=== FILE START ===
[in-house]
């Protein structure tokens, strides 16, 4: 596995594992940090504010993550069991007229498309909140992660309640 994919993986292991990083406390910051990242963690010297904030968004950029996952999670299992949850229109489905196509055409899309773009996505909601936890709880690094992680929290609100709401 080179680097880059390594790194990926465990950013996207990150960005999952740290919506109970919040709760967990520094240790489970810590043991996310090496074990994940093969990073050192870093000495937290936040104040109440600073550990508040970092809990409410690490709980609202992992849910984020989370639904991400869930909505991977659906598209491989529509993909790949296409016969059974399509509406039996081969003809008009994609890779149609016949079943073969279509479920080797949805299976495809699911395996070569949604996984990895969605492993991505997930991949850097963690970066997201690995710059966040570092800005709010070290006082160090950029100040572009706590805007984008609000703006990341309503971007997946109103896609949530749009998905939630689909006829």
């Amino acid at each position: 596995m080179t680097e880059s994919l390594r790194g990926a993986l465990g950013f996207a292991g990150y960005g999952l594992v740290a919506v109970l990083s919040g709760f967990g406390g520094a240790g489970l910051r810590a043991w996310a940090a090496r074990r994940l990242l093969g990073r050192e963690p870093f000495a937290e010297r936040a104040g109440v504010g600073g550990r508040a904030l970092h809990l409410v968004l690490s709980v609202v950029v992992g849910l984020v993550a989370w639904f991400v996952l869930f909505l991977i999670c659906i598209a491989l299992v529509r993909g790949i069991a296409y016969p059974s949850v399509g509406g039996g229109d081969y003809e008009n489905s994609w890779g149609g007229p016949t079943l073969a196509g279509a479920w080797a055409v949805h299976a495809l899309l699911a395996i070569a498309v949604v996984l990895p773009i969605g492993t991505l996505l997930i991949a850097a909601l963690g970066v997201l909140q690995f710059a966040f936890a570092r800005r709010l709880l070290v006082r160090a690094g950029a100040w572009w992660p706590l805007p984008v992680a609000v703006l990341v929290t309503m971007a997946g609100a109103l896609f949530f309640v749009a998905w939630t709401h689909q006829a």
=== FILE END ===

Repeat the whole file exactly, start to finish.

[in-house]
């Protein structure tokens, strides 16, 4: 596995594992940090504010993550069991007229498309909140992660309640 994919993986292991990083406390910051990242963690010297904030968004950029996952999670299992949850229109489905196509055409899309773009996505909601936890709880690094992680929290609100709401 080179680097880059390594790194990926465990950013996207990150960005999952740290919506109970919040709760967990520094240790489970810590043991996310090496074990994940093969990073050192870093000495937290936040104040109440600073550990508040970092809990409410690490709980609202992992849910984020989370639904991400869930909505991977659906598209491989529509993909790949296409016969059974399509509406039996081969003809008009994609890779149609016949079943073969279509479920080797949805299976495809699911395996070569949604996984990895969605492993991505997930991949850097963690970066997201690995710059966040570092800005709010070290006082160090950029100040572009706590805007984008609000703006990341309503971007997946109103896609949530749009998905939630689909006829």
């Amino acid at each position: 596995m080179t680097e880059s994919l390594r790194g990926a993986l465990g950013f996207a292991g990150y960005g999952l594992v740290a919506v109970l990083s919040g709760f967990g406390g520094a240790g489970l910051r810590a043991w996310a940090a090496r074990r994940l990242l093969g990073r050192e963690p870093f000495a937290e010297r936040a104040g109440v504010g600073g550990r508040a904030l970092h809990l409410v968004l690490s709980v609202v950029v992992g849910l984020v993550a989370w639904f991400v996952l869930f909505l991977i999670c659906i598209a491989l299992v529509r993909g790949i069991a296409y016969p059974s949850v399509g509406g039996g229109d081969y003809e008009n489905s994609w890779g149609g007229p016949t079943l073969a196509g279509a479920w080797a055409v949805h299976a495809l899309l699911a395996i070569a498309v949604v996984l990895p773009i969605g492993t991505l996505l997930i991949a850097a909601l963690g970066v997201l909140q690995f710059a966040f936890a570092r800005r709010l709880l070290v006082r160090a690094g950029a100040w572009w992660p706590l805007p984008v992680a609000v703006l990341v929290t309503m971007a997946g609100a109103l896609f949530f309640v749009a998905w939630t709401h689909q006829a």